True conjunctivitis is caused by an infection and is called “pink eye.” It usually affects both eyes, causes redness, sometimes a discharge and usually does not cause a change in the vision. Most cases of pink eye are contagious, but to varying degrees, for instance, viral causes of pink eye can be extremely contagious.
The Pink of Pink Eye
The thin transparent tissue which covers the white part of the eye is called the conjunctiva. When infected by either virus or bacteria, the conjunctiva reddens and gets swollen. Depending upon the type of infection, there may be a clear or sticky discharge.
Pink eye can affect both eyes at the same time and can also spread from one eye to the other.
Symptoms of Pink Eye
Common symptoms of conjunctival infections include:
- pink/red eyes
- burning and tearing
- itchy eyes
- puffy/swollen lids
- sensitivity to light
- discharge (sticky and/or watery)
Viral conjunctivitis is the most common type of pink eye. The virus is very similar to the virus which causes the common cold. Typically this creates mild redness and a very watery discharge. There is also some sensitivity to light.
There is no cure for viral pink eye. The infection will last up to two weeks. Antibiotic drops will not help.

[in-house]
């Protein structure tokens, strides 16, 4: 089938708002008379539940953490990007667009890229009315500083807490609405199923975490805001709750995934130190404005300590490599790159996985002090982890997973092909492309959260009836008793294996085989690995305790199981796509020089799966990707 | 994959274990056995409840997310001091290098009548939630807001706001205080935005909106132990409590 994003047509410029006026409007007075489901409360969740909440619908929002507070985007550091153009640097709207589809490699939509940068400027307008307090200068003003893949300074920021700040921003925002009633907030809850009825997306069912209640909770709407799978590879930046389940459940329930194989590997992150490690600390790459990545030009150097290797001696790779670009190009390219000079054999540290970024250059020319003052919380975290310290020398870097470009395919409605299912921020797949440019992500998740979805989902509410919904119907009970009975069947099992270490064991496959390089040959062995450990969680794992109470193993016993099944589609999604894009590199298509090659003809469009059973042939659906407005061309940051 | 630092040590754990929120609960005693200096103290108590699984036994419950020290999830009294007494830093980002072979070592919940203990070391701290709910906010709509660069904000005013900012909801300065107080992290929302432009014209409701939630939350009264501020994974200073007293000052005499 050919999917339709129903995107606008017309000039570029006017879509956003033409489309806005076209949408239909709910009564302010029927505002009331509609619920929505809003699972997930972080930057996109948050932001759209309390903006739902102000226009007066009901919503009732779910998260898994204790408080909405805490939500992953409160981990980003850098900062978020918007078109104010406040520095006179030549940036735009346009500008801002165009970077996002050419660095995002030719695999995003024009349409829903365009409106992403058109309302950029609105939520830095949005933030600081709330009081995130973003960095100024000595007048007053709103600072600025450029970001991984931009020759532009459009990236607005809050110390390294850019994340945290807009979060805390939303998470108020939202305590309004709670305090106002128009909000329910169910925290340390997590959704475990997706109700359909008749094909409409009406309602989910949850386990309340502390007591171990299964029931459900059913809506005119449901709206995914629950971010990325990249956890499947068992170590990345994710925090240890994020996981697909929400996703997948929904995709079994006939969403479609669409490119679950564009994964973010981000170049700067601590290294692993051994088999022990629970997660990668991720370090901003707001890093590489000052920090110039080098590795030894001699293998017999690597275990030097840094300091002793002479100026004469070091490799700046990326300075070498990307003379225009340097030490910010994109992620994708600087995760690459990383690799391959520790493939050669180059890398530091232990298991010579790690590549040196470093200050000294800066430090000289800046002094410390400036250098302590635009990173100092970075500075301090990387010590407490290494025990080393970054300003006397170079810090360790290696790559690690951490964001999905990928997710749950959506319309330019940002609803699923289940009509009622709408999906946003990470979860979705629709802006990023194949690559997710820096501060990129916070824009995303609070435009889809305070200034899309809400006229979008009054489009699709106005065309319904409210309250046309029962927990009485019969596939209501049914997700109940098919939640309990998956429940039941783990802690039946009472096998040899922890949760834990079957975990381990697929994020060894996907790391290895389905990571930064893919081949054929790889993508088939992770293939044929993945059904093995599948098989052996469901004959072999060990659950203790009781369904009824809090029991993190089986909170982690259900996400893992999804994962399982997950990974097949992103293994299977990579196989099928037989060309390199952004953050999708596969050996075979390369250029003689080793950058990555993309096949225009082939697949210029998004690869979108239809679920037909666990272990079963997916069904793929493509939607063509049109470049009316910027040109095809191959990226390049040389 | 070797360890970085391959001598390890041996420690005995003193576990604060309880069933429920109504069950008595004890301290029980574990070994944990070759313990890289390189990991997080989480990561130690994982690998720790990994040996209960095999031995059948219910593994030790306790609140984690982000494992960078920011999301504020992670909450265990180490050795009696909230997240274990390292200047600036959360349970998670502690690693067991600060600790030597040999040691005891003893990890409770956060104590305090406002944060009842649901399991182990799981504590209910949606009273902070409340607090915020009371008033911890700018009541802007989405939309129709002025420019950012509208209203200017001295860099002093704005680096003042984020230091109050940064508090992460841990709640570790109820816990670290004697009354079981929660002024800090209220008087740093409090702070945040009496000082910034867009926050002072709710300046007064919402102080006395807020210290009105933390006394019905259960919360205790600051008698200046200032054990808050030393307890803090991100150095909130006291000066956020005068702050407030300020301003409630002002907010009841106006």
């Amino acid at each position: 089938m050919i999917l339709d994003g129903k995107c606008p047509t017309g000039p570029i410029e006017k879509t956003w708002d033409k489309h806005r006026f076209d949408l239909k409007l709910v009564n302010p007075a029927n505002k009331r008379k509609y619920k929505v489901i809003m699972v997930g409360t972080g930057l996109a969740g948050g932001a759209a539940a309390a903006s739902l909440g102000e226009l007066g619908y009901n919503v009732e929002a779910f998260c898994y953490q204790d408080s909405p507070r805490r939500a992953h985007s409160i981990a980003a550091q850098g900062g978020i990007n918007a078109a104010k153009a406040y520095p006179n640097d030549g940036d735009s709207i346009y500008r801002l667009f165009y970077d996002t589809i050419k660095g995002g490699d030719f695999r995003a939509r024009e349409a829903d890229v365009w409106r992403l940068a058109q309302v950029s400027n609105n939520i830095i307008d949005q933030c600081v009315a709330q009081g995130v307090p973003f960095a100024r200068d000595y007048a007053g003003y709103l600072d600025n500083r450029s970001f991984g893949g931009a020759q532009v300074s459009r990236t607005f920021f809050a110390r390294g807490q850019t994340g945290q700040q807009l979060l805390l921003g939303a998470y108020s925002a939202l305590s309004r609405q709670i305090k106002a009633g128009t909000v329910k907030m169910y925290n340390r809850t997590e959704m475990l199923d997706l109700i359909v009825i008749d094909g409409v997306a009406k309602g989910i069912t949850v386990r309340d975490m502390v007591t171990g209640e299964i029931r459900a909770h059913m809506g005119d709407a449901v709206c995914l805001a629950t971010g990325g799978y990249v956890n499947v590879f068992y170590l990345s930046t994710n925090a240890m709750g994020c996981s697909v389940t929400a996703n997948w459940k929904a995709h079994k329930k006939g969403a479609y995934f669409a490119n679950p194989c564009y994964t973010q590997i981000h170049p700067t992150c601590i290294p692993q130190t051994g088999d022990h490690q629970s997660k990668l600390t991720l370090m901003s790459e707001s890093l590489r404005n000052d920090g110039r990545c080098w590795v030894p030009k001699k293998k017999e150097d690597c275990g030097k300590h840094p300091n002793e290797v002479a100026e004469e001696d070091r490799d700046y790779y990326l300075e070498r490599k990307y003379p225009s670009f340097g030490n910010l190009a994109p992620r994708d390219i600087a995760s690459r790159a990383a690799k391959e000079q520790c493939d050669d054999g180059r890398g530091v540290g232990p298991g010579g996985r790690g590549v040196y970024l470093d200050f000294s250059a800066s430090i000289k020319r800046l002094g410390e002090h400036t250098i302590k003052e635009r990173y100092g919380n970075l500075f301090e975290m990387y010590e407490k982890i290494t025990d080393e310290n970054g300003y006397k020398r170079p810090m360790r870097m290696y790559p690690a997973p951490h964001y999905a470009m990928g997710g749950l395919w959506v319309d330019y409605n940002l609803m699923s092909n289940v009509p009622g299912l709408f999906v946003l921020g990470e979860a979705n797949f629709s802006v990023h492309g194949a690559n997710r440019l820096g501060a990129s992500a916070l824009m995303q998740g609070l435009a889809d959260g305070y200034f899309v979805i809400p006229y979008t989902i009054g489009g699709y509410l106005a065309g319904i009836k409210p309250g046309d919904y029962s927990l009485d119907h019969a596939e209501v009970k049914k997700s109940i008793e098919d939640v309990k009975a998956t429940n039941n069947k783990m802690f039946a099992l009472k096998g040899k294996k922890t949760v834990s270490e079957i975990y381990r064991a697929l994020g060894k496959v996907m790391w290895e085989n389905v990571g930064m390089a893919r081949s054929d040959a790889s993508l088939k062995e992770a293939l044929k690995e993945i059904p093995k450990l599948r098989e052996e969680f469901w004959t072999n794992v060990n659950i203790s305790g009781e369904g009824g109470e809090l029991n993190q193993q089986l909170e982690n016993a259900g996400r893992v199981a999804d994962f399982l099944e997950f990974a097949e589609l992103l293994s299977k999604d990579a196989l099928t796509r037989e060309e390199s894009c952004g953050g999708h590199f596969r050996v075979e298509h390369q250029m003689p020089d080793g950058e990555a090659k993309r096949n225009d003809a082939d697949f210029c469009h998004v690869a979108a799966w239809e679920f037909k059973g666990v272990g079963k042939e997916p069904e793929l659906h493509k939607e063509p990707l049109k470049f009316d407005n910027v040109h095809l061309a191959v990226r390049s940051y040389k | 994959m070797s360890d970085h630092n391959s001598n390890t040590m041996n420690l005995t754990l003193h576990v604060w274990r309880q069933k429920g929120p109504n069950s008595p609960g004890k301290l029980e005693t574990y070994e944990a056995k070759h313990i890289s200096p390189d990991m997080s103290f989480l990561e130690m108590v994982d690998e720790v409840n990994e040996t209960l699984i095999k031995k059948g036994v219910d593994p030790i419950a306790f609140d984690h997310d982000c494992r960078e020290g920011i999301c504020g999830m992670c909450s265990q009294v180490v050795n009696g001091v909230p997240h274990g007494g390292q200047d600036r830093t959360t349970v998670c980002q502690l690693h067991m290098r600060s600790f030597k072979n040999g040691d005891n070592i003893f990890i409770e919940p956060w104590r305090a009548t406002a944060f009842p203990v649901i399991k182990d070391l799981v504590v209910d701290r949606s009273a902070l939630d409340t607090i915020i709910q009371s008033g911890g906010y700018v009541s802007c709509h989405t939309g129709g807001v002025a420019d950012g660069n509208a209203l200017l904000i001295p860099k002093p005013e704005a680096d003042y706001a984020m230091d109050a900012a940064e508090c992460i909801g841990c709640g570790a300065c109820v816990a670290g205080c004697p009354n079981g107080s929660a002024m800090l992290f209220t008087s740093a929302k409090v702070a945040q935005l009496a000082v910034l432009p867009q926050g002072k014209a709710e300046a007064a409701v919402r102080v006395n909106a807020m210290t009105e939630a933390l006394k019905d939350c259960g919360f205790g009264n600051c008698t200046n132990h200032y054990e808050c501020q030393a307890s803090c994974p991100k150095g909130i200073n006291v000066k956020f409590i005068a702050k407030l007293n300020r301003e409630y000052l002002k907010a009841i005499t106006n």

Bacterial conjunctivitis is also contagious. Symptoms are very similar to viral cases, but the discharge tends to be stickier and thicker. When diagnosed with bacterial conjunctivitis, your eye doctor may prescribe antibiotic drops to hasten the recovery.
How to Prevent Pink Eye
The best way to prevent spread of pink eye is to practice good hygiene.
Frequent washing of hands and not touching the eyes can significantly reduce the spread of the infection to others. Be careful not to share towels, washcloths and even pillow cases. Wash these items frequently.
One word of caution, not all red eyes are infections. There are many causes of irritated red eyes not caused by infection. Consult your eye doctor if you are concerned.
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